How to address the four most common roadblocks customers use in their dynamic-signage protest.
By Beth Osborne
Although the prevalence of dynamic signage in retail environments has greatly increased, hesitation to adopt this technology is still persistent among many clients and prospects. Their objections can range from concerns of costs to fears of technology.
There’s often a need to convince customers that, despite their concerns, dynamic signage can yield results. Understanding their most common challenges and providing context – as well as the answers to their questions – can appease business owners, and increase the likelihood that you will land the deal.
Here, we’ll look at the four most common roadblocks that customers tend to come up with in protest to dynamic signage, and how you can address these.
The do-it-yourself challenge
Yes, anybody can put a flat screen on the wall and plug in a USB, but this is not dynamic signage. So to remove the challenge and convince businesses to re-think that trip to a big box store, talk specifications.
First, hardware used for dynamic signage must be commercial-grade, not off-the-shelf. Commercial-grade equipment is the only equipment that retains its warranty in a business setting. Manufacturers will void any warranty associated with non-commercial equipment that’s used commercially. These higher-grade monitors are also built for constant use and emit less heat; newer model monitors in this category also have the ability to reduce burn-in. In addition to monitors, mounts should be specific to commercial use as well.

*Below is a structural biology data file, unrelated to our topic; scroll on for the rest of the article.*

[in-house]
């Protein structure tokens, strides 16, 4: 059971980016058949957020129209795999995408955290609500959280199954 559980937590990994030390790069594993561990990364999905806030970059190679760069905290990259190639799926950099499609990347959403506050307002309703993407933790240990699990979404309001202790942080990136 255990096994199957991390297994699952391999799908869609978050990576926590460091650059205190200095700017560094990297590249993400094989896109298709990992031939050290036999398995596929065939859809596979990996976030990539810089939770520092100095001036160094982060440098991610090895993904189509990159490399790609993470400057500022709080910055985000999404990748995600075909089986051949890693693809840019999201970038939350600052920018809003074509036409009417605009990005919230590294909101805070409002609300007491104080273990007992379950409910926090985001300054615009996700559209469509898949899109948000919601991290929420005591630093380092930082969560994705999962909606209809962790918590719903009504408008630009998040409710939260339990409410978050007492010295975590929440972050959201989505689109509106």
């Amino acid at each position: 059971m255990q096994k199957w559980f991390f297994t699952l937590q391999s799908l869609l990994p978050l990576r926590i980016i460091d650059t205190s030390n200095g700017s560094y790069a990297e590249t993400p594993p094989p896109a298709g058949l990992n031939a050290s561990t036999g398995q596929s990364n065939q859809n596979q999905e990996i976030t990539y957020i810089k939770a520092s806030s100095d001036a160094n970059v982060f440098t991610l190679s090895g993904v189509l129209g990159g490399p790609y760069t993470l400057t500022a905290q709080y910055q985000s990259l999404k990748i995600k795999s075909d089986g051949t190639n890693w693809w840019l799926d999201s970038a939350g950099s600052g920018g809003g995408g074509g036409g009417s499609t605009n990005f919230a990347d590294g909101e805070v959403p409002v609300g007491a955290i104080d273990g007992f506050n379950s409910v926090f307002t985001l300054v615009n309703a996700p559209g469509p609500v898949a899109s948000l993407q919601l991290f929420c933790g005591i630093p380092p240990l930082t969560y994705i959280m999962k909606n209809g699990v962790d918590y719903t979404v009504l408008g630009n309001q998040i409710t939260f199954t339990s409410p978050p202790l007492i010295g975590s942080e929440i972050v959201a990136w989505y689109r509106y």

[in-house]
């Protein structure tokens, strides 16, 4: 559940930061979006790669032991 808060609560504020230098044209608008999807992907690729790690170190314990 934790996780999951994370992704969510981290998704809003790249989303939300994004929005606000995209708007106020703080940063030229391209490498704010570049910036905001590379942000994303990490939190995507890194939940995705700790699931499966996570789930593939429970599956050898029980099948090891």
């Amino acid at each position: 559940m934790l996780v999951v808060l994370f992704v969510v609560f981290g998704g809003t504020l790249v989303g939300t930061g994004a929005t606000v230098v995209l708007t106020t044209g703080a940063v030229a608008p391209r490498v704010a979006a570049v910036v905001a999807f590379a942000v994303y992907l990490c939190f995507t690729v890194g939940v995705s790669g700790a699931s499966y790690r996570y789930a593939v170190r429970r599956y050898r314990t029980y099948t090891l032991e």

You will also want to educate your buyer that certain states and cities – as well as certain industries – have codes related to monitor/display installation. For example, there are specific codes about distance between the bottom of the screen and sneeze guards in food service. Customers who are under the impression they can simply screw a mount into the wall and hang a screen will appreciate your insight and realize the importance of compliance.
Second, retailers should be utilizing software that provides an intuitive interface and easily allows for updates and scheduling. I highly recommend a cloud-based software, allowing users to log in from anywhere. The software becomes even more important when looking at scale: For multi-unit businesses, users need to be able to deploy content changes en masse rather than making changes at the local level. Without software, the only type of content that can be displayed is an image file, which would need to be edited, saved, and then reloaded (a very inefficient process).
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